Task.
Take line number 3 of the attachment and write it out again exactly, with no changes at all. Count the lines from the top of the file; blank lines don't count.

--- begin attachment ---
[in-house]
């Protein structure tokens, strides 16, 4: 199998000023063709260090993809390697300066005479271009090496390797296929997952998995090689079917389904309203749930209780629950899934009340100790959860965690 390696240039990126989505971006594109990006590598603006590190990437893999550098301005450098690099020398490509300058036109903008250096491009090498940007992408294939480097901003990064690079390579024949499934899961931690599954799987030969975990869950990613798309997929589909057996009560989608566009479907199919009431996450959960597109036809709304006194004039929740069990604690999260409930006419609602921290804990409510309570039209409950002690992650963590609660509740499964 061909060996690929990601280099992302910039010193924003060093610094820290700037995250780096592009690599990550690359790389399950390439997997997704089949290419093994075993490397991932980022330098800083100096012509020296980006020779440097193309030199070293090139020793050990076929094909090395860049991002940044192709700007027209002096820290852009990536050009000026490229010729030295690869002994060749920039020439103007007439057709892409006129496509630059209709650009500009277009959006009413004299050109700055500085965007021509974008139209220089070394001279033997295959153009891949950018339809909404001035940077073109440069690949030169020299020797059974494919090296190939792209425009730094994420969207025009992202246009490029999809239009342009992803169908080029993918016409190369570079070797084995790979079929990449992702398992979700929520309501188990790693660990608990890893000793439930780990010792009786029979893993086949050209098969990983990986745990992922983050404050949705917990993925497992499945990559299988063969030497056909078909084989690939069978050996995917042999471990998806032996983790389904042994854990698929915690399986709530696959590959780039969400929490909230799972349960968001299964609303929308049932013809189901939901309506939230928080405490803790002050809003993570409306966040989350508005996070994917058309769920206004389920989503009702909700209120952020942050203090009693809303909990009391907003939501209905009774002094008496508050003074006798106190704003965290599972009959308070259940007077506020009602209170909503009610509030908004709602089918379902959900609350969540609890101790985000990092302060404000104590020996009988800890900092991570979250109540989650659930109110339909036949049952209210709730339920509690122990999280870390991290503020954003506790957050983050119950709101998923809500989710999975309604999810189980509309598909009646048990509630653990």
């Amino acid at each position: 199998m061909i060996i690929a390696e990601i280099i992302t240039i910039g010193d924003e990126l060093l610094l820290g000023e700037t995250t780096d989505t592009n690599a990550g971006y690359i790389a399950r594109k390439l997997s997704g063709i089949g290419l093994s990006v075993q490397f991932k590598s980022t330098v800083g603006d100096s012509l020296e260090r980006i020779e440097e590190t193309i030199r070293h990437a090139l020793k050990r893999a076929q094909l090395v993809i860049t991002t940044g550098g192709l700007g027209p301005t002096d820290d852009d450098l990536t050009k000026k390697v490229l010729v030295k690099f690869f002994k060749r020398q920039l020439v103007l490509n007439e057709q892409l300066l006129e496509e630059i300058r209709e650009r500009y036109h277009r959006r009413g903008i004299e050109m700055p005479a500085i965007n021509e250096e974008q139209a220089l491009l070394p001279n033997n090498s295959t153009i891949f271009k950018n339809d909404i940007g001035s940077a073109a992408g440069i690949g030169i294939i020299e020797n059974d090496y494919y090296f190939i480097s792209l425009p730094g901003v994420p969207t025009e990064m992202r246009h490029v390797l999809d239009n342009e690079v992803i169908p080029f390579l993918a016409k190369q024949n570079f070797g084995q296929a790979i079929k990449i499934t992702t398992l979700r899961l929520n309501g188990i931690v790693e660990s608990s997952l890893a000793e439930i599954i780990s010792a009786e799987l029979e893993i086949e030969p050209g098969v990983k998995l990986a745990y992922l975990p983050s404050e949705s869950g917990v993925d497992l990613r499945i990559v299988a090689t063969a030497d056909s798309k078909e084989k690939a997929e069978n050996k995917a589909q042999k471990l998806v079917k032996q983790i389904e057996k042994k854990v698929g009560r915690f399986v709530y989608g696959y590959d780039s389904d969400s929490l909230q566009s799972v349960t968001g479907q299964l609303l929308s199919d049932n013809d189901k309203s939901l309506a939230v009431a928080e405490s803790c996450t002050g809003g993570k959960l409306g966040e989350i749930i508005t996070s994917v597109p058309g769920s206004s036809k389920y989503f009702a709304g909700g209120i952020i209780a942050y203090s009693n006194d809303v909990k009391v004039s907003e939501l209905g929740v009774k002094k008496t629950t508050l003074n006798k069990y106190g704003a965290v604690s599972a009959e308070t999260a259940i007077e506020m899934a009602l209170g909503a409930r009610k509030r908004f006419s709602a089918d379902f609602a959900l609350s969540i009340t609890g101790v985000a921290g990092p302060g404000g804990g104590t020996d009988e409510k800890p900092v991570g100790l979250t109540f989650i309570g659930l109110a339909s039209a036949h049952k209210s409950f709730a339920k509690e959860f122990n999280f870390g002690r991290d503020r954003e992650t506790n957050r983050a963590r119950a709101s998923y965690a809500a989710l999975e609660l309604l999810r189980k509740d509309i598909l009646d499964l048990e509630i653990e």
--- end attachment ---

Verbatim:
């Amino acid at each position: 199998m061909i060996i690929a390696e990601i280099i992302t240039i910039g010193d924003e990126l060093l610094l820290g000023e700037t995250t780096d989505t592009n690599a990550g971006y690359i790389a399950r594109k390439l997997s997704g063709i089949g290419l093994s990006v075993q490397f991932k590598s980022t330098v800083g603006d100096s012509l020296e260090r980006i020779e440097e590190t193309i030199r070293h990437a090139l020793k050990r893999a076929q094909l090395v993809i860049t991002t940044g550098g192709l700007g027209p301005t002096d820290d852009d450098l990536t050009k000026k390697v490229l010729v030295k690099f690869f002994k060749r020398q920039l020439v103007l490509n007439e057709q892409l300066l006129e496509e630059i300058r209709e650009r500009y036109h277009r959006r009413g903008i004299e050109m700055p005479a500085i965007n021509e250096e974008q139209a220089l491009l070394p001279n033997n090498s295959t153009i891949f271009k950018n339809d909404i940007g001035s940077a073109a992408g440069i690949g030169i294939i020299e020797n059974d090496y494919y090296f190939i480097s792209l425009p730094g901003v994420p969207t025009e990064m992202r246009h490029v390797l999809d239009n342009e690079v992803i169908p080029f390579l993918a016409k190369q024949n570079f070797g084995q296929a790979i079929k990449i499934t992702t398992l979700r899961l929520n309501g188990i931690v790693e660990s608990s997952l890893a000793e439930i599954i780990s010792a009786e799987l029979e893993i086949e030969p050209g098969v990983k998995l990986a745990y992922l975990p983050s404050e949705s869950g917990v993925d497992l990613r499945i990559v299988a090689t063969a030497d056909s798309k078909e084989k690939a997929e069978n050996k995917a589909q042999k471990l998806v079917k032996q983790i389904e057996k042994k854990v698929g009560r915690f399986v709530y989608g696959y590959d780039s389904d969400s929490l909230q566009s799972v349960t968001g479907q299964l609303l929308s199919d049932n013809d189901k309203s939901l309506a939230v009431a928080e405490s803790c996450t002050g809003g993570k959960l409306g966040e989350i749930i508005t996070s994917v597109p058309g769920s206004s036809k389920y989503f009702a709304g909700g209120i952020i209780a942050y203090s009693n006194d809303v909990k009391v004039s907003e939501l209905g929740v009774k002094k008496t629950t508050l003074n006798k069990y106190g704003a965290v604690s599972a009959e308070t999260a259940i007077e506020m899934a009602l209170g909503a409930r009610k509030r908004f006419s709602a089918d379902f609602a959900l609350s969540i009340t609890g101790v985000a921290g990092p302060g404000g804990g104590t020996d009988e409510k800890p900092v991570g100790l979250t109540f989650i309570g659930l109110a339909s039209a036949h049952k209210s409950f709730a339920k509690e959860f122990n999280f870390g002690r991290d503020r954003e992650t506790n957050r983050a963590r119950a709101s998923y965690a809500a989710l999975e609660l309604l999810r189980k509740d509309i598909l009646d499964l048990e509630i653990e």